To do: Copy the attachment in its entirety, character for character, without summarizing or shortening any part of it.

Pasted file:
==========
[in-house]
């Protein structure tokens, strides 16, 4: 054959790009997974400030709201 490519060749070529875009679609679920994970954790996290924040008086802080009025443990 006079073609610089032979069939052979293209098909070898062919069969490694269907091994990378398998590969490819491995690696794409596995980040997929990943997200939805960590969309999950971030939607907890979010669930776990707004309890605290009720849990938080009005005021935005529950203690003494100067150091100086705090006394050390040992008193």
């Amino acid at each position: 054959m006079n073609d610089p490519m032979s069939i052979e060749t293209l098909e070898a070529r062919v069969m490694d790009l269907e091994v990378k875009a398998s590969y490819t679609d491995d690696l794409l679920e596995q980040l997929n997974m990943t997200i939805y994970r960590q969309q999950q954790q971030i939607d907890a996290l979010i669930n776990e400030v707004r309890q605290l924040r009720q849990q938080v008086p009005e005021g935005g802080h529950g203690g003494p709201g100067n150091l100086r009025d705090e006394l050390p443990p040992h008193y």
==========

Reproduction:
[in-house]
């Protein structure tokens, strides 16, 4: 054959790009997974400030709201 490519060749070529875009679609679920994970954790996290924040008086802080009025443990 006079073609610089032979069939052979293209098909070898062919069969490694269907091994990378398998590969490819491995690696794409596995980040997929990943997200939805960590969309999950971030939607907890979010669930776990707004309890605290009720849990938080009005005021935005529950203690003494100067150091100086705090006394050390040992008193």
């Amino acid at each position: 054959m006079n073609d610089p490519m032979s069939i052979e060749t293209l098909e070898a070529r062919v069969m490694d790009l269907e091994v990378k875009a398998s590969y490819t679609d491995d690696l794409l679920e596995q980040l997929n997974m990943t997200i939805y994970r960590q969309q999950q954790q971030i939607d907890a996290l979010i669930n776990e400030v707004r309890q605290l924040r009720q849990q938080v008086p009005e005021g935005g802080h529950g203690g003494p709201g100067n150091l100086r009025d705090e006394l050390p443990p040992h008193y």